European source market still key to strength and growth of overseas tourism to USA: The recently posted, six-year forecast of international tourism arrivals to the USA from the U.S. Department of Commerce’s National Travel & Tourism Office (NTTO) shows that, fears of a Brexit-related slump as well as a British disdain for U.S. President Donald J. Trump, would cause a decline in British travel to the United States, are apparently unfounded.
As well, despite the hyper-inflated expectations that began in the middle of the current decade—a Pacific Asia Travel Association report in the Spring of 2016 predicted that China would be the USA’s largest overseas source market by 2020—travel from China will sink 5 percent this year, and is now expected to remain the No. 3 overseas market (behind the UK and Japan) through 2024.
For overseas travel, the outlook for all of 2019 is positive—up 1.5 percent. As for the European market, if you review the data in the NTTO forecast below, you will see that just a half-dozen European source markets—the UK, Germany, France, Italy, Spain and the Netherlands—will account for more than a quarter (27 percent, or 1.7 million) of the expected increase in total overseas visits to the USA over the next six years.
As an aside, it should be noted that the numbers in the NTTO long-term forecast, comprise a justification, of sorts, for the Brand USA’s strategy to promote the United States to Europe, treating the latter as a single market.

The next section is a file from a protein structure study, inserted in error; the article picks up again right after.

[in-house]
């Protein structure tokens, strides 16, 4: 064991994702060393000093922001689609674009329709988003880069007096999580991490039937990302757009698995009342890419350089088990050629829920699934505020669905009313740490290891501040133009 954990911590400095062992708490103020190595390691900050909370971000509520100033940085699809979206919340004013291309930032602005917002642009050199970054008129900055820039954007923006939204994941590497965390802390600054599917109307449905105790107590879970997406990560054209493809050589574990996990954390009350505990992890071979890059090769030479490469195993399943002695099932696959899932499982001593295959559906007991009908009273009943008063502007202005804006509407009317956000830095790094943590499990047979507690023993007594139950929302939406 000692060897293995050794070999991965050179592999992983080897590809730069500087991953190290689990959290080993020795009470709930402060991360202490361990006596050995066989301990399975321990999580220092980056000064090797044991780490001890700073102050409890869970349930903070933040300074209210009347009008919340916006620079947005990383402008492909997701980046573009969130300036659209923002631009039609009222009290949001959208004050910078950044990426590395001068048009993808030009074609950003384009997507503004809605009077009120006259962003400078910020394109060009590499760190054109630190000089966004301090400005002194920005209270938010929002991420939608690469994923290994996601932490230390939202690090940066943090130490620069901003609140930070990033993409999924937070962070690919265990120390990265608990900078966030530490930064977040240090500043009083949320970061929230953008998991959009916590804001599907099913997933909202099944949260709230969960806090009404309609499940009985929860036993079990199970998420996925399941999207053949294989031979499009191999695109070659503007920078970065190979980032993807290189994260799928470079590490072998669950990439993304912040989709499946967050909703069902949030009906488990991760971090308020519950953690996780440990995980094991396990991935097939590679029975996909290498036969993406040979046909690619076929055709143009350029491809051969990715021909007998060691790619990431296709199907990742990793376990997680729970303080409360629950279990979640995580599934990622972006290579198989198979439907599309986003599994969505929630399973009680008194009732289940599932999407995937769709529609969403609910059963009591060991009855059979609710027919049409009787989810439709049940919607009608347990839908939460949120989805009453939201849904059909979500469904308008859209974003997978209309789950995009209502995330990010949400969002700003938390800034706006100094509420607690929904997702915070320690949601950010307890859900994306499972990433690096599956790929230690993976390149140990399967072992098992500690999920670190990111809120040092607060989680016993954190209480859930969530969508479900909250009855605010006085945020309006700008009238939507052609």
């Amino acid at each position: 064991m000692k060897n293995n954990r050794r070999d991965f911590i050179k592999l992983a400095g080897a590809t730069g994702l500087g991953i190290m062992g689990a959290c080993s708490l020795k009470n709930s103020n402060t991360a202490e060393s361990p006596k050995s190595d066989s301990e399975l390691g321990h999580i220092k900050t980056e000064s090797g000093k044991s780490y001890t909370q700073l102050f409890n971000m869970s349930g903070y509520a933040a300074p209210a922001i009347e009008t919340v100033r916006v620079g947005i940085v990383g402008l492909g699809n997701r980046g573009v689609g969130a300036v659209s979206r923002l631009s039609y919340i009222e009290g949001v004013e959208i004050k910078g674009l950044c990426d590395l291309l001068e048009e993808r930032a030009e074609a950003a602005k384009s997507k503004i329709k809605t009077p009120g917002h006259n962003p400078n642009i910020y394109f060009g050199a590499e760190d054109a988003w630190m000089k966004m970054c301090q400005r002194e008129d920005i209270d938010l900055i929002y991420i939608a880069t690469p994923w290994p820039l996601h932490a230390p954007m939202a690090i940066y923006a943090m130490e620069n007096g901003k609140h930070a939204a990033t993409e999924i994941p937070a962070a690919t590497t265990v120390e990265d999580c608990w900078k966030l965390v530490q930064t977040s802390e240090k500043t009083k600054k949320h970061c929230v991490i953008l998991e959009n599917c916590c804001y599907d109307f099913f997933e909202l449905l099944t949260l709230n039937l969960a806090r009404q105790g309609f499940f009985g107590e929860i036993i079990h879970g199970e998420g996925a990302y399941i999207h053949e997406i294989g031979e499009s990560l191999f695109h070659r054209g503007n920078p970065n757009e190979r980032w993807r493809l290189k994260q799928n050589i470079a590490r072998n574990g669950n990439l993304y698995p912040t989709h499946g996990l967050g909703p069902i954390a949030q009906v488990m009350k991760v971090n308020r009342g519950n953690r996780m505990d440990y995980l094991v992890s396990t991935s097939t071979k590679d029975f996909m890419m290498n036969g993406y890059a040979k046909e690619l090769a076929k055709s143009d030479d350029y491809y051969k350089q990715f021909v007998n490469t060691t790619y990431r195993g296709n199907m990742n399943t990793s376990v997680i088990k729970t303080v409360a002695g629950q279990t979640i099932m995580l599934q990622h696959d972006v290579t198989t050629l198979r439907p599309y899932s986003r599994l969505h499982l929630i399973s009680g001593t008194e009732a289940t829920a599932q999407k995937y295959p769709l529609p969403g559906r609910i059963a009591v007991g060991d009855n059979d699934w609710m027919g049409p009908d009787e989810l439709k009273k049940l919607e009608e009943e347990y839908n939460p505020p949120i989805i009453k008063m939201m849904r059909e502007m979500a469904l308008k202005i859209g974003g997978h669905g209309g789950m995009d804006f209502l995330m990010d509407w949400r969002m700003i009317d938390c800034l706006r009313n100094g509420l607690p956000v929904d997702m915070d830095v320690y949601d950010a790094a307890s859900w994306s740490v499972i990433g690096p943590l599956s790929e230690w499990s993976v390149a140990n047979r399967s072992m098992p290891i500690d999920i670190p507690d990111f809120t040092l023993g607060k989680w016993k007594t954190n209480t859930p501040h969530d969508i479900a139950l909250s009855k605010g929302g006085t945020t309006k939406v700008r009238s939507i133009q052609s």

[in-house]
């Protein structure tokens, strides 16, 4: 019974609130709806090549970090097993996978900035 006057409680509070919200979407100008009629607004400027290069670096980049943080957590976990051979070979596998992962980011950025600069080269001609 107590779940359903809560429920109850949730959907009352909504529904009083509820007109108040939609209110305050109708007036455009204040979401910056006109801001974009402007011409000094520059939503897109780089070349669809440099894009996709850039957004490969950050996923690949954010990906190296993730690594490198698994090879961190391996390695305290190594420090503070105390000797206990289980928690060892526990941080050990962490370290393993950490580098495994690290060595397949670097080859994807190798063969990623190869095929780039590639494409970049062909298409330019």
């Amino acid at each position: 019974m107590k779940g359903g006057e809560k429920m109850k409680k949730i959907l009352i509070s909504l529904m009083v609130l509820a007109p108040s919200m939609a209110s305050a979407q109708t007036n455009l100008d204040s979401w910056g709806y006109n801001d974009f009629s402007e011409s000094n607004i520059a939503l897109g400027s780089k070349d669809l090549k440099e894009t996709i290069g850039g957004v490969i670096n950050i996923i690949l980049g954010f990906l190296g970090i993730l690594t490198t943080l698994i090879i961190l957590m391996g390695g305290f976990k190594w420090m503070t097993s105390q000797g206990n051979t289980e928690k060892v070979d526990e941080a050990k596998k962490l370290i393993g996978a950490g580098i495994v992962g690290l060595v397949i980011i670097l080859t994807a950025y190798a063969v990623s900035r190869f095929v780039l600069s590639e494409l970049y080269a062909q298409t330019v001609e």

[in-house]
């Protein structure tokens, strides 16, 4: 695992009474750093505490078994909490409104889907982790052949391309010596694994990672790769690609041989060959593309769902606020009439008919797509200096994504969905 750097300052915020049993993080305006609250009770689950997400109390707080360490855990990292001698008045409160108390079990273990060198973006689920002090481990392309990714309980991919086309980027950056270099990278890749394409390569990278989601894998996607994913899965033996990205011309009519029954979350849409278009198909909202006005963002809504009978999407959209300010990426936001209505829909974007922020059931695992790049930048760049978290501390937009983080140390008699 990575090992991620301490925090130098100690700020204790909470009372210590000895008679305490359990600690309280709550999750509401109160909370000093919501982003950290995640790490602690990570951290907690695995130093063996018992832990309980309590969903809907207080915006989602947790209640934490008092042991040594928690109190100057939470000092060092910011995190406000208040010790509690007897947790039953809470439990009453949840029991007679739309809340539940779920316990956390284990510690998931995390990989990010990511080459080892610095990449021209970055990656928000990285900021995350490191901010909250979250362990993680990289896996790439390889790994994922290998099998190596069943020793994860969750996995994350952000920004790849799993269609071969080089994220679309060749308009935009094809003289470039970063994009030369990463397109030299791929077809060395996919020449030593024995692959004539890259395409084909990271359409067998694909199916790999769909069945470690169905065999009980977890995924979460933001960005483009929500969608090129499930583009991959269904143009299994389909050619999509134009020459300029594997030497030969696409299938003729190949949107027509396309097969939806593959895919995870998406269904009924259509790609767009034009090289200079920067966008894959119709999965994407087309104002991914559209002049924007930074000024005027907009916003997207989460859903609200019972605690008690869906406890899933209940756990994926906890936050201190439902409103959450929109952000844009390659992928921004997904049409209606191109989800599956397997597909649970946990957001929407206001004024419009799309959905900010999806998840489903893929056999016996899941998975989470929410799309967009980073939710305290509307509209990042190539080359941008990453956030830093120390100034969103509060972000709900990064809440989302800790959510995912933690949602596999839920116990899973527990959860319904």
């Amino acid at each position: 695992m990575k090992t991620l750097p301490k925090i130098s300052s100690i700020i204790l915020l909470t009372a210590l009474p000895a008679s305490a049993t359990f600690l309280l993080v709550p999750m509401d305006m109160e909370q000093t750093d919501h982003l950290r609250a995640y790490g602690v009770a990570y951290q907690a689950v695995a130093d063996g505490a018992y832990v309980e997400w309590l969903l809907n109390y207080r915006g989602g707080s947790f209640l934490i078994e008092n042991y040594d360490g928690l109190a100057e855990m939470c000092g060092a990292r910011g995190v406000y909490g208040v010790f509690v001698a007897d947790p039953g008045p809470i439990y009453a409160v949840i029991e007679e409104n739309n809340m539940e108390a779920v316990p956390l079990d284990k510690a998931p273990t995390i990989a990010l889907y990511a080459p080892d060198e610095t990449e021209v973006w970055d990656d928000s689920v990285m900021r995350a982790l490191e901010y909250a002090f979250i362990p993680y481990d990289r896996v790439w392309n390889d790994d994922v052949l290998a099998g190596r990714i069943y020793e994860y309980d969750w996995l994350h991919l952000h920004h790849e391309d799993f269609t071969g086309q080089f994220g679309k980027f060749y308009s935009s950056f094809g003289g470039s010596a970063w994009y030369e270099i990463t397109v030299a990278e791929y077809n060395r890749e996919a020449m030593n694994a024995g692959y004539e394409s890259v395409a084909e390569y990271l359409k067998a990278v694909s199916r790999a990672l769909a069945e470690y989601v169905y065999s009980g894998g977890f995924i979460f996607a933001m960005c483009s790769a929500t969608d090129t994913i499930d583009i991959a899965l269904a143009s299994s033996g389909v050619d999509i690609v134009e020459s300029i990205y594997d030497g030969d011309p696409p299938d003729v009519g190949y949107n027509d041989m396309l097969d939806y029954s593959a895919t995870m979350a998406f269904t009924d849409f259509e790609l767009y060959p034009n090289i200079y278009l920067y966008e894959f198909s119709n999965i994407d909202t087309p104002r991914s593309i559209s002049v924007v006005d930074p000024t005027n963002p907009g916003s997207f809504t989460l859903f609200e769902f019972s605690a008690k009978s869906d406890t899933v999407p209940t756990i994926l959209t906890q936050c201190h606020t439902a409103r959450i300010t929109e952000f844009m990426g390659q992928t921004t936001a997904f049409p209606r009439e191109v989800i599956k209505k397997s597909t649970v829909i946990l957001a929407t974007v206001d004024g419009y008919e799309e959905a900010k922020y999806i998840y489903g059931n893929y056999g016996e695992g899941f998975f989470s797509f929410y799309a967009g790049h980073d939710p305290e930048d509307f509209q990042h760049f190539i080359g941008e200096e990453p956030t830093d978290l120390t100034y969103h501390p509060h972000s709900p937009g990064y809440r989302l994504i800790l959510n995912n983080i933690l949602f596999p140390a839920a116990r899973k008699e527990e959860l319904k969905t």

Here, INBOUND leaves it to the reader to analyze the rather substantial display of data in the NTTO long-term forecast. For a larger view, you can visit the NTTO website’s version here.
Meanwhile, from the latest issue of the U.S. Travel Association’s Travel Trends Index (TTI): “International inbound travel—which has experienced a roller coaster of growth spurts and contraction in 2019—was flat in August. While this is a slight improvement from the 1.2 percent decline registered in July, it is not the hoped-for sign of international inbound travel’s revival. Over the next six months, the Leading Travel Index (the TTI’s predictive element) projects the segment will decline 0.6 percent as it faces continuing obstacles in the form of trade tensions and the strength of the dollar.”
Acknowledging the efforts of Brand USA in the face of a sluggish market, David Huether, U.S. Travel’s senior vice president of research, said “Brand USA has kept the U.S. competitive in the global travel market and prevented the decline in our country’s share of global travel from being worse,” adding that “it is crucial that Congress works quickly to reauthorize Brand USA this year to ensure the future of the United States’ travel promotion and planning.”